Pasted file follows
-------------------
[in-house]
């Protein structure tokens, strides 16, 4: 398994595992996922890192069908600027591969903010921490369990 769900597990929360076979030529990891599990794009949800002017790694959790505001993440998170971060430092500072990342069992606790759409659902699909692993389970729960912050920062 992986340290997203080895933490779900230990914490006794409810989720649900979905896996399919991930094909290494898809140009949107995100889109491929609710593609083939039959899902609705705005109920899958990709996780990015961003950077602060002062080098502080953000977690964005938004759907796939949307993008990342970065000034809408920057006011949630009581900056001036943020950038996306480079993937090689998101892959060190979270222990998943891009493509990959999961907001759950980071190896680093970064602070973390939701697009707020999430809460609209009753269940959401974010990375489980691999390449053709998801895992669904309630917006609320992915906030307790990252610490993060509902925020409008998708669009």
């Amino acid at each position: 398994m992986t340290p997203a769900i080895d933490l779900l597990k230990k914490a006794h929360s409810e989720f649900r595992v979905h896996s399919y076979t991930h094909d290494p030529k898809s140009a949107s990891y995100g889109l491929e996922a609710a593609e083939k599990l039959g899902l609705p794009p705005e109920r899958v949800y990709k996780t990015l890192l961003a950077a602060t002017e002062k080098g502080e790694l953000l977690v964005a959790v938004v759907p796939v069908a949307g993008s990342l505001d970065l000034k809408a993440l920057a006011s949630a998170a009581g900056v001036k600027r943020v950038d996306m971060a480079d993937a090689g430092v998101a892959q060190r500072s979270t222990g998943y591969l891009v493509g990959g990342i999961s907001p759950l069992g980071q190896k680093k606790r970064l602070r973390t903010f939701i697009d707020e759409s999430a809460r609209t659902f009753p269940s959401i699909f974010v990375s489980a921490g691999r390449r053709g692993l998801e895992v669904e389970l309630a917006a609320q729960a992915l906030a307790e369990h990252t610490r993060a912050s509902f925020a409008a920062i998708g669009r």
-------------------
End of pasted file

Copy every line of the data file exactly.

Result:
[in-house]
């Protein structure tokens, strides 16, 4: 398994595992996922890192069908600027591969903010921490369990 769900597990929360076979030529990891599990794009949800002017790694959790505001993440998170971060430092500072990342069992606790759409659902699909692993389970729960912050920062 992986340290997203080895933490779900230990914490006794409810989720649900979905896996399919991930094909290494898809140009949107995100889109491929609710593609083939039959899902609705705005109920899958990709996780990015961003950077602060002062080098502080953000977690964005938004759907796939949307993008990342970065000034809408920057006011949630009581900056001036943020950038996306480079993937090689998101892959060190979270222990998943891009493509990959999961907001759950980071190896680093970064602070973390939701697009707020999430809460609209009753269940959401974010990375489980691999390449053709998801895992669904309630917006609320992915906030307790990252610490993060509902925020409008998708669009």
């Amino acid at each position: 398994m992986t340290p997203a769900i080895d933490l779900l597990k230990k914490a006794h929360s409810e989720f649900r595992v979905h896996s399919y076979t991930h094909d290494p030529k898809s140009a949107s990891y995100g889109l491929e996922a609710a593609e083939k599990l039959g899902l609705p794009p705005e109920r899958v949800y990709k996780t990015l890192l961003a950077a602060t002017e002062k080098g502080e790694l953000l977690v964005a959790v938004v759907p796939v069908a949307g993008s990342l505001d970065l000034k809408a993440l920057a006011s949630a998170a009581g900056v001036k600027r943020v950038d996306m971060a480079d993937a090689g430092v998101a892959q060190r500072s979270t222990g998943y591969l891009v493509g990959g990342i999961s907001p759950l069992g980071q190896k680093k606790r970064l602070r973390t903010f939701i697009d707020e759409s999430a809460r609209t659902f009753p269940s959401i699909f974010v990375s489980a921490g691999r390449r053709g692993l998801e895992v669904e389970l309630a917006a609320q729960a992915l906030a307790e369990h990252t610490r993060a912050s509902f925020a409008a920062i998708g669009r």